Feb 16: Fables

Fables are told across many cultures for varied purposes – what sort of purpose is at work in our readings for today? Are they merely for entertainment; or do they contain a moralizing or didactic tone? Why might this form have been popular in the Middle Ages?

3 thoughts on “Feb 16: Fables

  1. They definitely contain a moralizing tone. The moral is explained bit by bit at each of the fables’ / poems’ end in the “Moralitas” section. I think it’s interesting that not only are these fables, but allegories as well. In each fable, each element (sometimes even “props”, for lack of a better word, like the chaff) represents something and contributes to the overall theme or message. I think the reason this type of story appealed to people in the Middle Ages is that, just as their usage of lists demonstrates an encyclopedic knowledge of the world, so too the use of allegory demonstrates an understanding of how and where everything fits into the very ordered and often hierarchical system that they believed everything in the occupied a part of. Or if not an understanding of said system, at least a mirroring of it, a tiny version of their own.

  2. I certainly think that Henryson is translating these fables for much more than simply entertainment. Fables (particularly Aesop’s) often, if not always, attempt to convey some type of moral and it appears that Henryson’s intention is the same, seeing as he ends each fable by stating what the intended moral of the story is. Especially interesting I think is his dream conversation with Aesop at the beginning of the Lion and the Mouse. Aesop laments that “the world’s so rotted, bletted, cankered black, / my tales are told to small or no effect” (87), which, despite its cynical tone, I took as Henryson implying that these lessons are needed now more than ever.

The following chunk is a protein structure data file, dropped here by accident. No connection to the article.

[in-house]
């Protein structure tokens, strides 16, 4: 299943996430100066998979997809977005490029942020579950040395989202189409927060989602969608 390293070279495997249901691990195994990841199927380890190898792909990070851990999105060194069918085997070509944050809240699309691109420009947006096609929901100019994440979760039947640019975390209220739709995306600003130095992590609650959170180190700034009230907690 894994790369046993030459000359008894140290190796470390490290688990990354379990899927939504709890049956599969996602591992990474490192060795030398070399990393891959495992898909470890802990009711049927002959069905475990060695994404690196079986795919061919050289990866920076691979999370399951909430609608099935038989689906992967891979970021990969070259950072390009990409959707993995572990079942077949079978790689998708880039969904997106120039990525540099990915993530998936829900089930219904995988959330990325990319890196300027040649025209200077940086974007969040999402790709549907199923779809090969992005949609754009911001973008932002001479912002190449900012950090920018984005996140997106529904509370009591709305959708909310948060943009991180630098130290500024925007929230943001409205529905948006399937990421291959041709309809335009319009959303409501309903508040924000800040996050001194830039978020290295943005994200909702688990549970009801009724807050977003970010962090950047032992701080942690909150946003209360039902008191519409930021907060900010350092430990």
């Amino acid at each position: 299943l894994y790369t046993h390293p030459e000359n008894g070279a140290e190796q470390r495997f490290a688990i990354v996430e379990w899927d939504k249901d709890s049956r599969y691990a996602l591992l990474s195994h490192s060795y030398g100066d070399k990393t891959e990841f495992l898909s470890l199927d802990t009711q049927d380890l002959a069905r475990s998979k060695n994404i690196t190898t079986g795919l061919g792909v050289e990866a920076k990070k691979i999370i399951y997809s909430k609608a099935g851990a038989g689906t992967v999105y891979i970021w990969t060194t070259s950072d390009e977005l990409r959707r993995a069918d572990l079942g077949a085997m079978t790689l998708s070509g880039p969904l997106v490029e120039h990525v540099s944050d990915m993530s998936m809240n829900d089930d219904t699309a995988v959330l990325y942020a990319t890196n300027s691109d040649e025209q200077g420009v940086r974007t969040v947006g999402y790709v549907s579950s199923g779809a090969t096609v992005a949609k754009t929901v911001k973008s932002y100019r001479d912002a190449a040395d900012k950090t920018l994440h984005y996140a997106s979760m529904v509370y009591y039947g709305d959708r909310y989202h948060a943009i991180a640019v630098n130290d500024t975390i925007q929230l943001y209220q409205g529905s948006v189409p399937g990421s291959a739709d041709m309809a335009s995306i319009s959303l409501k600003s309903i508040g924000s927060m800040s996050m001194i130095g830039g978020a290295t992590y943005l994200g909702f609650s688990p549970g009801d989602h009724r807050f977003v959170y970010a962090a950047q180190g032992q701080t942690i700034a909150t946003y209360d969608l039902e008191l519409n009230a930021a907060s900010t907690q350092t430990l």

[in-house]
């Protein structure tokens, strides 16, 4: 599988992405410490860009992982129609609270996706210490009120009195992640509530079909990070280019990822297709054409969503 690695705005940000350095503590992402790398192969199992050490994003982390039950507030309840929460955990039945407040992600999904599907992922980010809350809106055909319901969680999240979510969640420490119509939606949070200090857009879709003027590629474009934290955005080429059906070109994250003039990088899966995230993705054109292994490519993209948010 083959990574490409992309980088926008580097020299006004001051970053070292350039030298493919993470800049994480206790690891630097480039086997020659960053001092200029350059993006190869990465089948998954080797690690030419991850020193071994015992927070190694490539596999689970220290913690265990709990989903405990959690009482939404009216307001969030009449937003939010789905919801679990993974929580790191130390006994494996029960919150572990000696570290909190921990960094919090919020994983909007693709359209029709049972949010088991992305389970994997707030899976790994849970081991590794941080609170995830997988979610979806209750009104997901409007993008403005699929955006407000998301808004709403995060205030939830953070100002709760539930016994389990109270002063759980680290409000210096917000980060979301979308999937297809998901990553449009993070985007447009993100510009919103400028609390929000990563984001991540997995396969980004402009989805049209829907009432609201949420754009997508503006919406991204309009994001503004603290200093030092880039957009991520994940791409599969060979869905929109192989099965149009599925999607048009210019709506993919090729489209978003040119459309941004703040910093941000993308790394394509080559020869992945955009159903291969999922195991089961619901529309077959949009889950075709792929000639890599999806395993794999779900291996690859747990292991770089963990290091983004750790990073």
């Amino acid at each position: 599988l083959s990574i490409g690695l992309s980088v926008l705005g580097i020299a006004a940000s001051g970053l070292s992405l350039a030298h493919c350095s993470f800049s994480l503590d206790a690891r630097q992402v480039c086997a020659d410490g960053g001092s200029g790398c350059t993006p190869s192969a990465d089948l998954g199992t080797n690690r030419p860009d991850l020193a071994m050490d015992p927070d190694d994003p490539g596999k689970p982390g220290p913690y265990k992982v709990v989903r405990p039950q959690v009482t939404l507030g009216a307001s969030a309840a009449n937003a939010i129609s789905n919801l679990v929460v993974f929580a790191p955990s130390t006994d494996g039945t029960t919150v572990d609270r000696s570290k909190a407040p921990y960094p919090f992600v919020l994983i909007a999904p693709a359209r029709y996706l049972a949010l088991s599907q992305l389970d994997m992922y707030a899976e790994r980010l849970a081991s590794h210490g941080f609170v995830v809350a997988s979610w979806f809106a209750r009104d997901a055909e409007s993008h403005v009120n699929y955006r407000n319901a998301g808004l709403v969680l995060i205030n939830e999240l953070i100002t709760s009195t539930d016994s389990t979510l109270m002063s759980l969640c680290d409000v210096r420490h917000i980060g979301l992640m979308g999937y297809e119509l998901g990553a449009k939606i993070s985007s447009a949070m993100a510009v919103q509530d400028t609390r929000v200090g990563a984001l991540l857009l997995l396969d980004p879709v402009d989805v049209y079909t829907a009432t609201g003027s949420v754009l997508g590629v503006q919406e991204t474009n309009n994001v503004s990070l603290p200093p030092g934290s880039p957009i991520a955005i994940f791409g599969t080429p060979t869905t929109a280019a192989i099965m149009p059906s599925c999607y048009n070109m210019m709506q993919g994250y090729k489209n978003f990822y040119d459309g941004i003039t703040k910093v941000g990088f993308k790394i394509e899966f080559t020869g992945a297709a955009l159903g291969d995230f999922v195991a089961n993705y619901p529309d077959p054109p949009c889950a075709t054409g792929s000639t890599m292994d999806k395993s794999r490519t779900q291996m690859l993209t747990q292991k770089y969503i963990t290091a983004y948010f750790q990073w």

3. The fables do contain a moralizing tone, in The Lion and the Mouse our narrator tells us this directly.. This was often the purpose authors had when writing down common oral tales. They took common stories and changed them into a higher form that was used to teach mortality to noble children. This also enforces class structures as natural (the lordly, noble lion).

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